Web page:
What a time to be alive!
More from the Washington Examiner’s Ashe Schow:
The contract states in big red letters: “YES! We agree to have SEX!” (emphasis original), and asks participants to take a photo together holding the contract. If a camera can’t be found, then the participants would need to fill out the form included on the back of the contract.
But don’t worry — it’s “fun”!
Not to mention romantic.
Looking into accusations of sexual assault is hard. The “yes means yes” movement aims to make it way easier:
The solution advocates have proposed has been to vastly expand what constitutes sexual assault under “yes means yes” policies, and shift the burden of proof from an accuser to the accused. This turns the criminal justice system upside down, and gives the accused no way to defend themselves outside of a video tape. Because how else can you prove that one did receive a “yes” at every stage of sexual activity when the other person is saying no such consent was given?[The Affirmative Consent Project, the group distributing the “consent contracts”] appears to be on the extreme side of “yes means yes.” [Their] website provides links and information about “yes means yes” policies, including the notion that “Consent is to be determined from the perspective of the complainant.” This effectively removes any defense, because an accuser who said “yes” could turn around and say he or she didn’t really mean it or said it out of fear. With the burden of proof shifted on to the accused, and the adoption of the low “preponderance of evidence” standard (meaning adjudicators have to be just 50.01 percent sure the accusation is credible) there would be no way to defend oneself from an accusation.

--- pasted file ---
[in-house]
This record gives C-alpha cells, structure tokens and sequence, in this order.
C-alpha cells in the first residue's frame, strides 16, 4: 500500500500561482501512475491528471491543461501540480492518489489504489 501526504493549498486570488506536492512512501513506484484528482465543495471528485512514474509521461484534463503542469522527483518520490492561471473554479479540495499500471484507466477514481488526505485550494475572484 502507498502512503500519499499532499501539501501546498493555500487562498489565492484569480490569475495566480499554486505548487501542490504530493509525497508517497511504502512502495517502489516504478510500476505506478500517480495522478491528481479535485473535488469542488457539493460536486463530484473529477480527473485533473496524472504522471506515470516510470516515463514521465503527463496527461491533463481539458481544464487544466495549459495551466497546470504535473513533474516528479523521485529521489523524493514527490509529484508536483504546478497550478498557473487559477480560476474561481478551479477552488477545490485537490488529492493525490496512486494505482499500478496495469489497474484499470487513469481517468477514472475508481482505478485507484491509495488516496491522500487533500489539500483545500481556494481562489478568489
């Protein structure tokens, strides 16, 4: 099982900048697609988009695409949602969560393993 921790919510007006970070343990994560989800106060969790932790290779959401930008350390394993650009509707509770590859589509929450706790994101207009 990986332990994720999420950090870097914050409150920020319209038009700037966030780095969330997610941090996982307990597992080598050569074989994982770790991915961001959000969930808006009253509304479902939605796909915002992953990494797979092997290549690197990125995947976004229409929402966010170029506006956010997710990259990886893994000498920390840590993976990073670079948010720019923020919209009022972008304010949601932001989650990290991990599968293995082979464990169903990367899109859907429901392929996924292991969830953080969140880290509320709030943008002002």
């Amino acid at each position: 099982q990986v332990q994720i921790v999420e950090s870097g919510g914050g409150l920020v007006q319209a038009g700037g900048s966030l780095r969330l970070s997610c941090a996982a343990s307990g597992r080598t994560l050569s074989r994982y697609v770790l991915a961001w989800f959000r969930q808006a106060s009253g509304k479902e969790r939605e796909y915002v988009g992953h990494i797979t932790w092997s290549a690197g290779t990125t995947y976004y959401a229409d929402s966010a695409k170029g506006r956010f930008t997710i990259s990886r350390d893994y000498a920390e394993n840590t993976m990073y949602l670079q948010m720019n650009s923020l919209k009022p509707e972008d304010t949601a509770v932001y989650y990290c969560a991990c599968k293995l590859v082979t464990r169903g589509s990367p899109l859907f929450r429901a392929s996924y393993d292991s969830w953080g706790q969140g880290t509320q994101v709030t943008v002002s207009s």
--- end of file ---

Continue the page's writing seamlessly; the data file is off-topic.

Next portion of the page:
But that’s OK. Because yes means yes, and that’s all there is to it!
It won’t take long. All the same, might be wise to follow this advice: